BASKETBALL—NBA: Johnny Greene, acquired earlier in the week from the Rockets, scored nine points during a fourth-period surge and 12 points in all in his first game for PHILADELPHIA (34-12) to help the 76ers beat the Bullets 133-116 and snap a two-game losing streak. Still, the 76ers, 2-2 for the week, had their lead in the East cut to three games when BOSTON (29-13) won two of three. Dave Bing of DETROIT (24-23) averaged 30 points in four games, only one of which the Pistons won. CINCINNATI (21-23) took four of five as Oscar Robertson and Jerry Lucas excelled. Lucas scored 34 points and grabbed 27 rebounds, and Robertson had 30 points in a 134-118 win over the 76ers. Against the Celtics, who led by 19 points in the second period, Robertson tossed in 40 points and Lucas 27 to lead the Royals to a 120-116 victory. NEW YORK (21-26) won three straight, making it six wins in a row, before losing to the Warriors 127-117. BALTIMORE (16-27) defeated the Royals 121-118 when Earl Monroe scored 37 points, then lost four times. ST. LOUIS (33-13) built its lead in the West to 2½ games with four wins as Len Wilkens and Zelmo Beaty each scored 23 or more points three times. SAN FRANCISCO (31-16) lost to the Pistons 118-102, then stopped the Knicks when four players scored in the 20s. LOS ANGELES (22-22) lost its only game, CHICAGO (17-29) split a pair and SAN DIEGO (13-34) took one of four to barely stay ahead of last-place SEATTLE (12-35), which lost twice.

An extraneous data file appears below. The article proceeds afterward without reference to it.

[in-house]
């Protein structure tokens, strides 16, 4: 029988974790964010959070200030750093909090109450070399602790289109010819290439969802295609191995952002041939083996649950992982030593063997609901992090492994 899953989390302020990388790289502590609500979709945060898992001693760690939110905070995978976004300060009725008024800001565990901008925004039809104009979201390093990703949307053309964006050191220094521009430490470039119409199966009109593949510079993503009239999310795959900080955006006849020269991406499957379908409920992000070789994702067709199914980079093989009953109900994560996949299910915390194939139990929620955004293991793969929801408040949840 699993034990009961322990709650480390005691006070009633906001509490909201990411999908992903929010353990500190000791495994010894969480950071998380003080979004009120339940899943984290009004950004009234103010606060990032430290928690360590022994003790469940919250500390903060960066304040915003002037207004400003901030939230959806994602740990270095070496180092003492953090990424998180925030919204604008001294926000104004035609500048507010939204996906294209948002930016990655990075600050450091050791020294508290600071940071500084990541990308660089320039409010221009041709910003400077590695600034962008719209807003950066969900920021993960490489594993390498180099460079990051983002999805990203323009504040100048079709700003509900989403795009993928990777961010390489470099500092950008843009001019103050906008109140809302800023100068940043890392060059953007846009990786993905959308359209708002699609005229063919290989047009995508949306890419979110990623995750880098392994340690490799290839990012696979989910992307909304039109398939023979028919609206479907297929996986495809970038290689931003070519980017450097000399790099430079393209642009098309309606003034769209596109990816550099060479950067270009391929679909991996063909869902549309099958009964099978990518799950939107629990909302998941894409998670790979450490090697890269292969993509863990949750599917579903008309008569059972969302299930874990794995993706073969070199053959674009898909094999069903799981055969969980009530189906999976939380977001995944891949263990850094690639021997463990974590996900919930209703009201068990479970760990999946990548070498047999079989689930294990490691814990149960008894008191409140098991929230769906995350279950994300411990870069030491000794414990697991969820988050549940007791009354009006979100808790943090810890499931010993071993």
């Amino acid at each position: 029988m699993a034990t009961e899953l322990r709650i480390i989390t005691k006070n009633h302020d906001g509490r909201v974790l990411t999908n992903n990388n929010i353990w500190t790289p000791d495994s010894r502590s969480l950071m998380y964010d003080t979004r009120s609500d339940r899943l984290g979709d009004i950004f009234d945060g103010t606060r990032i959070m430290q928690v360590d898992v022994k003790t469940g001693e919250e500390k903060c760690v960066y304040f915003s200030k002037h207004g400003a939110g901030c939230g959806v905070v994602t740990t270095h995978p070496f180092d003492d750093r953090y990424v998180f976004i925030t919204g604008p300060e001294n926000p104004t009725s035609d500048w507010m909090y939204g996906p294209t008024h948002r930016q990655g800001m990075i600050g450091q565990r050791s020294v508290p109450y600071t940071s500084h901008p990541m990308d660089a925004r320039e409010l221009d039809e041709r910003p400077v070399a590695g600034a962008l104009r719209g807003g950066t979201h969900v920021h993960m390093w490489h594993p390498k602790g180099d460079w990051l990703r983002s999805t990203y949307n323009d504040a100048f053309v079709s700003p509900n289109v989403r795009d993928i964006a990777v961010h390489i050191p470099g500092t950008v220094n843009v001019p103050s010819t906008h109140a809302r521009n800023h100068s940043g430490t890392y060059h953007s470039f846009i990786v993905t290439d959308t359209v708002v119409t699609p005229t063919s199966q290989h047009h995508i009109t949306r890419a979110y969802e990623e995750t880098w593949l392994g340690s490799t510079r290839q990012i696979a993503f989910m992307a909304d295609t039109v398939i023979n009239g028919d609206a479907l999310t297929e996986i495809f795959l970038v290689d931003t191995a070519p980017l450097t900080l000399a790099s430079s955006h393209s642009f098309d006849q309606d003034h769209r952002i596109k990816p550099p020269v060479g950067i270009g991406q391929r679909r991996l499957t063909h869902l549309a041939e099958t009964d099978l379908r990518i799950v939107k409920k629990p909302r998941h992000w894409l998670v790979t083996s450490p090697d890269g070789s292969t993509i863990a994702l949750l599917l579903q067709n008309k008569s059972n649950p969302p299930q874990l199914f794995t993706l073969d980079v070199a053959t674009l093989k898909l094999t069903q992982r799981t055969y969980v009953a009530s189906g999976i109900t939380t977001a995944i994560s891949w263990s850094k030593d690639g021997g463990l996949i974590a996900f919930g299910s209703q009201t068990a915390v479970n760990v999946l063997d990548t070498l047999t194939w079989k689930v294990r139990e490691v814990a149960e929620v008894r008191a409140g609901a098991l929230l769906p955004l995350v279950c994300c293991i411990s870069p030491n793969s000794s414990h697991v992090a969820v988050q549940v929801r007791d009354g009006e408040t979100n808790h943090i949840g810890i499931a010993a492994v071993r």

ABA: PITTSBURGH (29-15) won its first three games—making it 18 of 19—and finally took over first place in the East. The Pipers then lost twice and clung to a thin half-game lead at week's end. Seventeen three-point field goals helped the Pipers to their three wins. Chico Vaughan got eight of them—three in a 109-107 win over the Mavericks, three against the Pacers in a 138-115 victory and two in a 123-120 overtime win over the Chaparrals. MINNESOTA (27-14) opened with a 109-106 win over the Pacers, closed with a 120-103 victory against the Pipers, but lost three games in between. INDIANA (24-22) split four games against the two top clubs, while NEW JERSEY (20-24) won four times as Tony Jackson had 20 or more points in each game. KENTUCKY (15-27) won three of four, with Louie Dampier getting an ABA week's high of 38 points in a 117-108 win over the Amigos. NEW ORLEANS (27-14) won once, lost once and had its margin in the West pared to 3½ games as DENVER (24-18) beat the Colonels 99-83 and the Mavericks 100-93. DALLAS (20-16) won two of three, OAKLAND (15-25) dropped three games and HOUSTON (15-27) moved out of the cellar by winning one of four. A jump shot by Willie Somerset in the final second of overtime gave the Mavericks a 122-120 win over ANAHEIM (15-29), which lost four straight.